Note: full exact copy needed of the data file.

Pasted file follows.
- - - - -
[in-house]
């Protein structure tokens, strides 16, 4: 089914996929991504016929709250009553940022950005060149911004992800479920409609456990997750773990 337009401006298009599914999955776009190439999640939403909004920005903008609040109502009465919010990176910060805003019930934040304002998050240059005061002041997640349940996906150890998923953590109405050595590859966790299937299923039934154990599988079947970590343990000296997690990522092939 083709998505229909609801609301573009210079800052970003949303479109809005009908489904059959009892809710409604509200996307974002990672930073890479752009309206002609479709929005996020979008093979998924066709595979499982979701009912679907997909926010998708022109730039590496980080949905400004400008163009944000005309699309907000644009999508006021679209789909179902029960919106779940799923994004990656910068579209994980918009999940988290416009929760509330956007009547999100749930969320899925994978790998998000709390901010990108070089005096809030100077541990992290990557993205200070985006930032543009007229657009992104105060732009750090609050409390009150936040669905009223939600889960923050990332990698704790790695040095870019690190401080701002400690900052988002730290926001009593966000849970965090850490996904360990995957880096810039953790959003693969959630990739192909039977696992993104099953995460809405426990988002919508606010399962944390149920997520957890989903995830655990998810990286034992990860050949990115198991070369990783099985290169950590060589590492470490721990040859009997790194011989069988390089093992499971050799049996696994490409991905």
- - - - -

[in-house]
């Protein structure tokens, strides 16, 4: 089914996929991504016929709250009553940022950005060149911004992800479920409609456990997750773990 337009401006298009599914999955776009190439999640939403909004920005903008609040109502009465919010990176910060805003019930934040304002998050240059005061002041997640349940996906150890998923953590109405050595590859966790299937299923039934154990599988079947970590343990000296997690990522092939 083709998505229909609801609301573009210079800052970003949303479109809005009908489904059959009892809710409604509200996307974002990672930073890479752009309206002609479709929005996020979008093979998924066709595979499982979701009912679907997909926010998708022109730039590496980080949905400004400008163009944000005309699309907000644009999508006021679209789909179902029960919106779940799923994004990656910068579209994980918009999940988290416009929760509330956007009547999100749930969320899925994978790998998000709390901010990108070089005096809030100077541990992290990557993205200070985006930032543009007229657009992104105060732009750090609050409390009150936040669905009223939600889960923050990332990698704790790695040095870019690190401080701002400690900052988002730290926001009593966000849970965090850490996904360990995957880096810039953790959003693969959630990739192909039977696992993104099953995460809405426990988002919508606010399962944390149920997520957890989903995830655990998810990286034992990860050949990115198991070369990783099985290169950590060589590492470490721990040859009997790194011989069988390089093992499971050799049996696994490409991905």